Whether you are breastfeeding or not your breasts will begin to transition from colostrum to mature milk at about 2-5 days postpartum. This post is geared toward breastfeeding mothers. If you choose to feed artificial breast milk (formula) it’s a good idea to manage the swelling in your breasts with expressing your milk to comfort for the first few days and slowly expressing less milk each day after the first couple of days to prevent mastitis (a painful breast infection which can cause you to be very sick).
To learn more about getting breastfeeding off to a good start and know what to expect in the first two hours postpartum please see my earlier post in this What to Expect series. You can also learn more about what to expect that first night home from the hospital (regardless of the timing of that due to a normal vaginal birth, surgical birth, or bringing a preemie home) here.
In the first 24 hours after birth, your baby is receiving colostrum which is a thick breast milk that is extremely high in antibodies and vitamins because baby has such a small tummy. The average a baby receives is about 0.35-3.68 oz in the first 24 hours (based on a 7 lb 8 oz baby) (Source: Counseling the Nursing Mother, Fifth Edition). Your body begins producing this liquid gold breast milk during pregnancy and it protects baby against bacteria and helps jump start baby’s immune system and GI system to living in the world outside of the womb.
Sometime in the first 2-5 days your body will begin producing more milk as it begins transitioning to mature milk. I don’t like to use the phrase “milk coming in” because colostrum is also breast milk. It’s all important and vital to baby’s survival and optimal growth and development.
You may notice some engorgement in your breasts at this time. Not all mothers experience this and those who do notice varying degrees of this engorgement and time that it lasts. It typically resolves in about 2 days but it may take about 7 days after milk transitions for it to resolve but it will get better each day. Not all of this fluid in your breasts is breast milk. Much of it is lymphatic fluid and blood from which milk is synthesized. Like if you have an injury, ice packs can be very helpful after a feeding to help take this engorgement down. The very best way to resolve this is by putting your baby to your breast frequently-a minimum of 8-12 times per day, many babies like to nurse more frequently.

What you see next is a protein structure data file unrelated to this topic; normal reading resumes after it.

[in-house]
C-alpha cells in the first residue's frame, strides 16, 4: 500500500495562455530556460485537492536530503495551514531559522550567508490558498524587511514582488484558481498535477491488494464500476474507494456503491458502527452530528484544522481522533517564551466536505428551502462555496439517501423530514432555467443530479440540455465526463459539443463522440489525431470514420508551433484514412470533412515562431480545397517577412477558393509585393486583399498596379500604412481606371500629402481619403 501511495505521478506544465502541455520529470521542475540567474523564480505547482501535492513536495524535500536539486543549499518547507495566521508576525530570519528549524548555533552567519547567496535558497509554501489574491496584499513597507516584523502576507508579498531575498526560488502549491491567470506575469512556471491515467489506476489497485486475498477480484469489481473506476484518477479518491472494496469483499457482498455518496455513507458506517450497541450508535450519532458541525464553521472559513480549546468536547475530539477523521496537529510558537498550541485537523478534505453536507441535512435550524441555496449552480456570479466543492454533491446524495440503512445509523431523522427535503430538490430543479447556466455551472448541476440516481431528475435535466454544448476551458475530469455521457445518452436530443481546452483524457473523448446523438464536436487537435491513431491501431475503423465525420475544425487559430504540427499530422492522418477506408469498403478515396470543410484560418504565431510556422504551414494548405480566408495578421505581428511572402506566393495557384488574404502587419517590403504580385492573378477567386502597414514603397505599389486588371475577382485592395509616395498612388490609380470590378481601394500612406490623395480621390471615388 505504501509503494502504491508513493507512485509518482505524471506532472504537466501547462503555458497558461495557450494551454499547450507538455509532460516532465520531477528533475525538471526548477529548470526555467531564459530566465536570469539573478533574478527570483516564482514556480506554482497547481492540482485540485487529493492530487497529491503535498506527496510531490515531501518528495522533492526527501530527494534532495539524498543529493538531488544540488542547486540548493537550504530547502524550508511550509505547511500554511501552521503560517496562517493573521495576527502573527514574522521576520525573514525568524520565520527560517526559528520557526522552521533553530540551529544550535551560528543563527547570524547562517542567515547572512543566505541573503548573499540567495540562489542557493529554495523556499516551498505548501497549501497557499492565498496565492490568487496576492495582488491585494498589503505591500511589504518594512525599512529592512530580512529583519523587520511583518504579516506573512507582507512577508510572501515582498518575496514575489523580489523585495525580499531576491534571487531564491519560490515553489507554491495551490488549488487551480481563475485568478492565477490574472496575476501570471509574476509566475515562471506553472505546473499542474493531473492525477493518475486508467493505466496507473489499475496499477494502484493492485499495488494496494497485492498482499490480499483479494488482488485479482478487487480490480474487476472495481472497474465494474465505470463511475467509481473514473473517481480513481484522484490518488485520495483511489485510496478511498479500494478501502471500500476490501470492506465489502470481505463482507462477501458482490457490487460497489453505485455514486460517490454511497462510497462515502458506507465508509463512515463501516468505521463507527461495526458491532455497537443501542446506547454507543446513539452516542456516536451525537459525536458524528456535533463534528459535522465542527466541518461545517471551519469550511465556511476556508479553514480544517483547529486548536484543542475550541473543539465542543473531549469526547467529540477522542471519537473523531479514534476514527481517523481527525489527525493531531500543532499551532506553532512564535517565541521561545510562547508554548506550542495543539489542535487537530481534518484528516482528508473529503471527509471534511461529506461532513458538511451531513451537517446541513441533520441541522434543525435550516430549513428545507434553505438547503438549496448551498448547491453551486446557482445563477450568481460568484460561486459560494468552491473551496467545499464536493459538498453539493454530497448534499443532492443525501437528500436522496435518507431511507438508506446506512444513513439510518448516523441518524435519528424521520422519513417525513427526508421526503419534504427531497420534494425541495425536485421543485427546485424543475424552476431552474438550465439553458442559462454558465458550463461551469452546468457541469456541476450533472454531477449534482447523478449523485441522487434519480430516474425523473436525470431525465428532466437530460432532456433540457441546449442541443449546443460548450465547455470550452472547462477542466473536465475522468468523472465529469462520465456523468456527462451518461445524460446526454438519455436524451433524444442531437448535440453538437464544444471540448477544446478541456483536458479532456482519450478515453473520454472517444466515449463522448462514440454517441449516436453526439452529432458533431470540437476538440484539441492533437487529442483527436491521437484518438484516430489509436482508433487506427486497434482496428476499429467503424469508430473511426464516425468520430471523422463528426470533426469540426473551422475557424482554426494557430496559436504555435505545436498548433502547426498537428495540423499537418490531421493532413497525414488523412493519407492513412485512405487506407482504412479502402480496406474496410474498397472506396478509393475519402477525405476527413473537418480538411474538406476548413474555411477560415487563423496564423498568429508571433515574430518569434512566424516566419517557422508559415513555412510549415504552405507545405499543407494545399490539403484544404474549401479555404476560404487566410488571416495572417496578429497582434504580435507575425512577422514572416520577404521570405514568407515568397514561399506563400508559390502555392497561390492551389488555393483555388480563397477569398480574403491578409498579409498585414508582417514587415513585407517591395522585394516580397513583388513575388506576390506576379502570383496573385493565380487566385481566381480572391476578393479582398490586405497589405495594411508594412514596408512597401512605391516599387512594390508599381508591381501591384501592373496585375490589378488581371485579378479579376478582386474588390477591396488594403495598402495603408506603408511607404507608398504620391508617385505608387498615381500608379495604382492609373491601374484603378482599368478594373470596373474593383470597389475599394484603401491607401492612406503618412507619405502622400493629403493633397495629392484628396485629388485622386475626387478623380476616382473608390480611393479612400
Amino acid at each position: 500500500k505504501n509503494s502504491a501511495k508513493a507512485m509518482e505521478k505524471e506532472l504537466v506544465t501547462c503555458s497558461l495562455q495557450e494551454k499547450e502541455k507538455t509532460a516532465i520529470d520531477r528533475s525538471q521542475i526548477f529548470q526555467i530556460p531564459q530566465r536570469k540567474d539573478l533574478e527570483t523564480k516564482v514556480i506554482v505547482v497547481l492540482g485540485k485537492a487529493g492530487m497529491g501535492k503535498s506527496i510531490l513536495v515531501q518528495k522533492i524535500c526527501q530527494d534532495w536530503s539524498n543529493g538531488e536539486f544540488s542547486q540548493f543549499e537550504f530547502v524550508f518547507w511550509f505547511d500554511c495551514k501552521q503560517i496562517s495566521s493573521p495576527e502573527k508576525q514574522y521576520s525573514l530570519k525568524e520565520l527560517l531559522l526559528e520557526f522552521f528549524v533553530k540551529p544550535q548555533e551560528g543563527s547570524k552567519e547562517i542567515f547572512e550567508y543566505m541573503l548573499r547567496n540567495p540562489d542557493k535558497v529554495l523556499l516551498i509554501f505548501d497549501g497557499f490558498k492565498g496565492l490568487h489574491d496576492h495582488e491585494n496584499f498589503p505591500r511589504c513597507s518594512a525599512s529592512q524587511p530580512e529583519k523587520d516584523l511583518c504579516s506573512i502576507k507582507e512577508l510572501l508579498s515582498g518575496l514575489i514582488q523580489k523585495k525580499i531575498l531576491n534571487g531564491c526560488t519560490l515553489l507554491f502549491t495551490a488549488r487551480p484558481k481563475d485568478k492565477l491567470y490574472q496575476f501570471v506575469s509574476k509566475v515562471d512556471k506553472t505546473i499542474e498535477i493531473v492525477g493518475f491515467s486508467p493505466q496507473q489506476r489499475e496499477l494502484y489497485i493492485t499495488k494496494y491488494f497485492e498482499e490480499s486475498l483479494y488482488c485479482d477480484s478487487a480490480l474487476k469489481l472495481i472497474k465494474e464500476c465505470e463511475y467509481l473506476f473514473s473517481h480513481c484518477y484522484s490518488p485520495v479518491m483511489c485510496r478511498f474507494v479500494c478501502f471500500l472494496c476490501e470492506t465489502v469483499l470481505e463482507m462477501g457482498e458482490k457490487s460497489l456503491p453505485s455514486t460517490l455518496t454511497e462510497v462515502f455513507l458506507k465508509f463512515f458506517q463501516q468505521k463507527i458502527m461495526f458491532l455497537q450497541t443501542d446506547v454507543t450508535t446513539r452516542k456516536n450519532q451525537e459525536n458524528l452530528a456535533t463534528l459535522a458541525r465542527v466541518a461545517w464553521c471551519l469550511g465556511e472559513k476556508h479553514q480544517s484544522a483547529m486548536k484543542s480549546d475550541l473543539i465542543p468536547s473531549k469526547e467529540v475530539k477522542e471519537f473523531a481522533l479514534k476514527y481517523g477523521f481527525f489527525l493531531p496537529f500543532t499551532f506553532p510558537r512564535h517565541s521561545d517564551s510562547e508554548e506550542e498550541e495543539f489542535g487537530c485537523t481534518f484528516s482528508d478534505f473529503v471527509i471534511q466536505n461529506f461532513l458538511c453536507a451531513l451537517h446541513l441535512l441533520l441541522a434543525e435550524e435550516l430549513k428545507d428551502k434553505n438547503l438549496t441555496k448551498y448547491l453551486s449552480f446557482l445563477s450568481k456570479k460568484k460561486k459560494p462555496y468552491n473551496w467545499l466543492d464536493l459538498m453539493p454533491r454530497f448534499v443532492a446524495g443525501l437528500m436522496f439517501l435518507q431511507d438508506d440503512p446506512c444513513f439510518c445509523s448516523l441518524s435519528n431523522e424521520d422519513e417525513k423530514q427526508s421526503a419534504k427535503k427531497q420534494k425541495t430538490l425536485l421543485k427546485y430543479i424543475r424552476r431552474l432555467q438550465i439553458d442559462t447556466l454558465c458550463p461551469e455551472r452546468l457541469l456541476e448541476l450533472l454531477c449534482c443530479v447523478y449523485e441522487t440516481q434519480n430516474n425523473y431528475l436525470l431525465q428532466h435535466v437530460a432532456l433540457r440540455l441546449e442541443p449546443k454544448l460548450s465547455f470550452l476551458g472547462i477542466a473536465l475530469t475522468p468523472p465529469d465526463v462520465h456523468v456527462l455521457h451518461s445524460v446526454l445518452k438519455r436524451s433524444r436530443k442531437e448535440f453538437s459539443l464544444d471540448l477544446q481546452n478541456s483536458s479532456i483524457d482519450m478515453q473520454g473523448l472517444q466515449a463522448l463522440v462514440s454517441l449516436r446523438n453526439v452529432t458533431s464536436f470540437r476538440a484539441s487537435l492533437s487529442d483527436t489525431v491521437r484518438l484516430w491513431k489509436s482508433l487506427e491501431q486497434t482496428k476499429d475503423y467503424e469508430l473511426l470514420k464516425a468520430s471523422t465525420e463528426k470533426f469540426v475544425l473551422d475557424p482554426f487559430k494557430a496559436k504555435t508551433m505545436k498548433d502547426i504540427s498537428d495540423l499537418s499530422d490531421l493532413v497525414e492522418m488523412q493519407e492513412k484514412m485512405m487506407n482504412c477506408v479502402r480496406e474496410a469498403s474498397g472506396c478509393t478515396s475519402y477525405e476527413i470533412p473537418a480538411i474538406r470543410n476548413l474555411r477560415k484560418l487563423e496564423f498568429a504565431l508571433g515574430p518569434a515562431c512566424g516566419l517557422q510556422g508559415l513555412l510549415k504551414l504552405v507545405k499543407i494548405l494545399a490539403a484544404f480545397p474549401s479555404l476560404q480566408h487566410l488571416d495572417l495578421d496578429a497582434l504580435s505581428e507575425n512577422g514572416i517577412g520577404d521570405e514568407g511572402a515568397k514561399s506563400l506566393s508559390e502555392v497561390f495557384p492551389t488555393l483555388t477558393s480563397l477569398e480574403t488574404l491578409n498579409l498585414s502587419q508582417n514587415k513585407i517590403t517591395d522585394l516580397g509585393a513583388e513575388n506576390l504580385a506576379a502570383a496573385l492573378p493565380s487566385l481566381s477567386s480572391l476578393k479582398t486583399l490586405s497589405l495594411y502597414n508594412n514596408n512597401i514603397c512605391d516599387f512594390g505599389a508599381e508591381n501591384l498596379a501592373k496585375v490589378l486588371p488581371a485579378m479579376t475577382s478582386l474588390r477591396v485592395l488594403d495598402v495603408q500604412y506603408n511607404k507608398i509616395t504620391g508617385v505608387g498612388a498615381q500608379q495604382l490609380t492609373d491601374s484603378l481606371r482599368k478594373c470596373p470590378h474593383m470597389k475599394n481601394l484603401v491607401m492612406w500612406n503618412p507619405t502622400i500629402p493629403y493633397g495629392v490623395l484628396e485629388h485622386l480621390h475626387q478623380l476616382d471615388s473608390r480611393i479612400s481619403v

Your baby’s stomach has increased to the size of a ping pong ball (like in the picture above). Baby will take an average of 14-19 oz per day of breast milk. Your milk will slowly transition over the first two weeks postpartum but the components quickly resemble those in mature milk.
Things to Watch For:
- Baby should be on the breast 8-12 times per 24 hours (or more frequently). Feedings may last 7 minutes up to an hour or possibly longer. Expect to spend lots of time feeding your baby and recovering from birth. Your baby will get more efficient at nursing over time.
- You should notice your milk increasing in volume and transitioning between day 2-5. If by day 5 you do not notice your milk increasing in volume or baby has lost more than 10% of birth weight (7% is the number where we really start watching babies closely but if you received IV fluids during labor your baby may lose more) contact your doctor and your baby’s doctor right away and seek help right away from an IBCLC.
- Follow the care instructions from the hospital regarding cord care, body temperature for you and baby, and other discharge directions.
- If you have any breastfeeding questions contact a breastfeeding professional right away.
- Baby’s stools should become more green in this timeframe as your milk transitions. Baby should have at least 1 wet diaper in the first 24 hours, 2 the second day, 3 the third day, and so on until baby is having at least 6-8 wet diapers and 3 yellow seedy poopy diapers by the end of the first week. Baby’s stool should be the consistency and color of French’s mustard with sesame seeds in it (the seeds are the curding milk from digestion).
- Skin-to-skin contact helps babies to breastfeed better. Many issues can be resolved by making the breast a happy place to be even if baby isn’t latching. Getting help from a breastfeeding professional is also very important in this process. If you don’t feel the care plan that you and your professional work out together is working you can always seek extra help or seek a second opinion. Like doctors, breastfeeding professionals all have different areas of expertise and unfortunately not all are on the same page with evidence-based information because we are continually learning more and more about breastfeeding.
What did you find most helpful in the first 7 days postpartum?
If you have breastfeeding questions in the Oklahoma City, Mustang, or Yukon areas I am happy to help. I offer breastfeeding classes and consultations. You can find out more on my website or contact me here.